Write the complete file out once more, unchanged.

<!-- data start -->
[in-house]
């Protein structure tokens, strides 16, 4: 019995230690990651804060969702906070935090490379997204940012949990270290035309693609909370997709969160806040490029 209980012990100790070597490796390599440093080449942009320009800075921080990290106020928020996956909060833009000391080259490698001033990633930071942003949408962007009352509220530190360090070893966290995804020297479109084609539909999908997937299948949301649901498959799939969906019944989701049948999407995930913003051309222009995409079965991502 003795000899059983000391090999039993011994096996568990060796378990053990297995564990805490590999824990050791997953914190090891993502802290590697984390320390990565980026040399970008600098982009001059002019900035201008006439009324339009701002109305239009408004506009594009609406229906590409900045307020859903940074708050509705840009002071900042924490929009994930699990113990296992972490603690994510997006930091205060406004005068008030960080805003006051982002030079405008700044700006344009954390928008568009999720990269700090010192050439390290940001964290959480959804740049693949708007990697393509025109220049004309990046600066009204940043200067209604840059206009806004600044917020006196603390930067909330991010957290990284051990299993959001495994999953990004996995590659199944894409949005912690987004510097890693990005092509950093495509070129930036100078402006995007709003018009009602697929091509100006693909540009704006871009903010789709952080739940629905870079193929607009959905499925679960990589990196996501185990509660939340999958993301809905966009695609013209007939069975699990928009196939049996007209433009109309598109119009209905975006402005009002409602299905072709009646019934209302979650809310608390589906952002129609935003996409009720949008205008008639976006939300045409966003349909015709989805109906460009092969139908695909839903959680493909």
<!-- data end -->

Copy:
[in-house]
């Protein structure tokens, strides 16, 4: 019995230690990651804060969702906070935090490379997204940012949990270290035309693609909370997709969160806040490029 209980012990100790070597490796390599440093080449942009320009800075921080990290106020928020996956909060833009000391080259490698001033990633930071942003949408962007009352509220530190360090070893966290995804020297479109084609539909999908997937299948949301649901498959799939969906019944989701049948999407995930913003051309222009995409079965991502 003795000899059983000391090999039993011994096996568990060796378990053990297995564990805490590999824990050791997953914190090891993502802290590697984390320390990565980026040399970008600098982009001059002019900035201008006439009324339009701002109305239009408004506009594009609406229906590409900045307020859903940074708050509705840009002071900042924490929009994930699990113990296992972490603690994510997006930091205060406004005068008030960080805003006051982002030079405008700044700006344009954390928008568009999720990269700090010192050439390290940001964290959480959804740049693949708007990697393509025109220049004309990046600066009204940043200067209604840059206009806004600044917020006196603390930067909330991010957290990284051990299993959001495994999953990004996995590659199944894409949005912690987004510097890693990005092509950093495509070129930036100078402006995007709003018009009602697929091509100006693909540009704006871009903010789709952080739940629905870079193929607009959905499925679960990589990196996501185990509660939340999958993301809905966009695609013209007939069975699990928009196939049996007209433009109309598109119009209905975006402005009002409602299905072709009646019934209302979650809310608390589906952002129609935003996409009720949008205008008639976006939300045409966003349909015709989805109906460009092969139908695909839903959680493909």